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Unfortunately, the answer to this question will not be the same for everyone. Whether or not you should move out will depend on your emotional state at the time of your divorce, whether or not there is domestic violence in the home, whether or not the children are at risk, and the sentimental value of the home itself. And then some folks just do not deal with change or the divorce process very well. The following are some considerations when it comes to staying in your home while your divorce is pending.
In situations of spousal abuse, many stay within the home to avoid exposing their children to the abusive spouse. There is another way to handle such situations. You can remove yourself and the children from the home and then immediately file for injunctive relief against the abusive spouse. Your attorney can help you with this process. The Bellinger Law Office has handled many such situations before.
In some cases, the decision to divorce may be met with welcomed support from the spouse who has not made the decision. However, over time, as the reality of the divorce sets in and all the changes it will bring create stress and pressure, the spouse who did not make the decision to divorce feels a mounting pressure to attempt to resolve things. When it does not work, they begin picking minor fights with the other spouse. Eventually, these fights become obvious even to your children. Such fights do emotionally impact your children. If these fights are common, then moving out is the best solution.
One reason why a spouse may choose to live in their home longer than they should is to maintain the status quo for their children. Indeed, judges and courts love the status quo when it comes to children and will do whatever is in their power, short of exposing the children to unnecessary danger, to preserve the status quo and reduce the amount of disruption to their lives.
Knowing this, an argument may occur where chronic fighting becomes more than the family can bear. One parent moves out. The parent who still lives in the house with the children argues that the current situation should be maintained. The parent who moved out complains that they are being punished because they did what was best for the children. It is common to see these arguments in family court. You can avoid them by establishing a parenting schedule with your spouse the moment one of you moves out. This way, the situation for the children is still good, but the other parent does not feel penalized for doing the best thing.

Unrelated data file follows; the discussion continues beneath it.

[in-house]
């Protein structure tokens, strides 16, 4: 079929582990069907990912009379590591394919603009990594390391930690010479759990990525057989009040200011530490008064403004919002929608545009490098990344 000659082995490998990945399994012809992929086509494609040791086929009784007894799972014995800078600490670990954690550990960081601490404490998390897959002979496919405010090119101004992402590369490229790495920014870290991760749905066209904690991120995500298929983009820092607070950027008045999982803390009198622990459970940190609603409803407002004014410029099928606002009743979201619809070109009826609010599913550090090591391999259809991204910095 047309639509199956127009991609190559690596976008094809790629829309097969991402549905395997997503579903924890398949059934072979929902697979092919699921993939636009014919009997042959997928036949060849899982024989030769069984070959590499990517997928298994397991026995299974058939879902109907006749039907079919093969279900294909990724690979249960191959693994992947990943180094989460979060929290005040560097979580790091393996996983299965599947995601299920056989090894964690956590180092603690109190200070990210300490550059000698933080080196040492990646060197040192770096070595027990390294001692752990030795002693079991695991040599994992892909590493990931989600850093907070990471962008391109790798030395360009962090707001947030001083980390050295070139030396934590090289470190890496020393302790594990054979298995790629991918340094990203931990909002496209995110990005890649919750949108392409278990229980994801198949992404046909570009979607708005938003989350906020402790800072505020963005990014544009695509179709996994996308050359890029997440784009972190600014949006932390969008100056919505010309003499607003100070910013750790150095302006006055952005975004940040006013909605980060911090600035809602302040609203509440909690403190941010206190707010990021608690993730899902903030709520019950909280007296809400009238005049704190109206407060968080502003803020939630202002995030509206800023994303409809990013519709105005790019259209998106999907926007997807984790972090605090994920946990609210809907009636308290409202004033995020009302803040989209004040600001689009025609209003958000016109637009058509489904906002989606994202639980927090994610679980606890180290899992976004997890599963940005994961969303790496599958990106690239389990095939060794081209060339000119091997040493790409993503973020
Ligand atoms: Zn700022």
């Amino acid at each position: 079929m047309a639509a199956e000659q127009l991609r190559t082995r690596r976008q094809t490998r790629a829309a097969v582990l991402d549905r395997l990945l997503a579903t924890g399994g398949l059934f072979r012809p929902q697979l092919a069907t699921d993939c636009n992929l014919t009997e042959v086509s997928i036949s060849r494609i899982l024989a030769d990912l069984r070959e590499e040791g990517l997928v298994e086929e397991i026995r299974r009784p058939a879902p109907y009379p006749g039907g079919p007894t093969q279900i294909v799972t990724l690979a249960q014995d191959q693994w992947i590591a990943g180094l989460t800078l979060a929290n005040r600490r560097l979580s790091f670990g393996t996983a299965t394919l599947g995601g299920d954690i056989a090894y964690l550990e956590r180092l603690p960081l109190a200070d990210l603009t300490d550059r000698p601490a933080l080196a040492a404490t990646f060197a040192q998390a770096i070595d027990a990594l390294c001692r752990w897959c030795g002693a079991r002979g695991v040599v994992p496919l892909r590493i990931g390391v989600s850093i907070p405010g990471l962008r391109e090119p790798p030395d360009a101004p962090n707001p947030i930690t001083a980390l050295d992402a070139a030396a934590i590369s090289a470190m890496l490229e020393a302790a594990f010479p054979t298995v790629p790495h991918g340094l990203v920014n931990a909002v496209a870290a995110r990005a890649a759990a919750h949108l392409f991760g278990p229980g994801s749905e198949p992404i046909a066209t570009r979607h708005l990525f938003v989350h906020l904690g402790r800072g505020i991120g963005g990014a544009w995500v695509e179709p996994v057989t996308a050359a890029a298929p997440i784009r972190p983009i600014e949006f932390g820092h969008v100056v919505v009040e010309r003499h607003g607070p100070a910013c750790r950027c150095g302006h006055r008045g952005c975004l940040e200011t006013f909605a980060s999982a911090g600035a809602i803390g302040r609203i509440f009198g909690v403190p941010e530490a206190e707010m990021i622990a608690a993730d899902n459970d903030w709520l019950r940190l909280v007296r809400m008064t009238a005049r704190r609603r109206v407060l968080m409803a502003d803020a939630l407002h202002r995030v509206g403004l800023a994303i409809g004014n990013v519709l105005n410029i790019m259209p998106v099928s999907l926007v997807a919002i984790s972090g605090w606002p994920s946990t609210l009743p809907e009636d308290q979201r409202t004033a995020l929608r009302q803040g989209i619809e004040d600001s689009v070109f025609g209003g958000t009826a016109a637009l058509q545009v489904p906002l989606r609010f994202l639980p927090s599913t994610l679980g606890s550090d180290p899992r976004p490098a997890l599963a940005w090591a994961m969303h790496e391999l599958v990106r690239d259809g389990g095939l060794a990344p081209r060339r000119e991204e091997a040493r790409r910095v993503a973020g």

Unfortunately, divorce is one of the leading causes of bankruptcy. Why? Because one household that was working together now must make the same amount of income to support two households. In other words, your mortgage payments do not go away because you have to pay for an apartment too. Additionally, food, bills, toiletries, and more will put a strain on your finances. However, staying in the same home may or may not be the best way to secure your finances during your divorce.
In most cases, the higher-earning spouse ends up footing at least half the bills for their old residence and another cluster of bills related to their new apartment. Still, this could be preferable to fighting endlessly with your spouse.
Some states actually require that spouses live apart for a certain amount of time before they can get a divorce. In these states, it is typical for parents to do something called “bird-nesting.” While bird-nesting may have been born in these states, it may be useful in states like Indiana, where spouses are not required to live apart before divorcing.
What is bird-nesting? Instead of splitting finances you cannot afford and move the children back and forth, the parents do the moving. They will live, off-and-on but on a regular schedule, inside the home. So, Mom might have the home and kids for a week, and then Dad moves in for a week. During that period, Mom might stay with family or friends, reducing the family’s expenses.
There is no real benefit to moving out during a divorce in the State of Indiana. It just costs more money. That being said, living in an environment in which you are constantly fighting with your roommate and causing severe emotional disturbances in your children might mean the best thing to do is move out. Only you can answer that question. The attorneys at The Bellinger Law Office can help you file the necessary paperwork and argue your side to ensure the court makes the necessary rulings to secure your interests. Call today to learn more about how we can help.
Contact The Bellinger Law Office in Fort Wayne, Indiana, to learn how we can provide you with legal representation tailored to your precise needs. We listen to your concerns, learn about your case and act decisively to protect your rights. Call 260-428-2214 to learn how attorney Robert Bellinger can advocate for you. Or complete the intake form below to get started.
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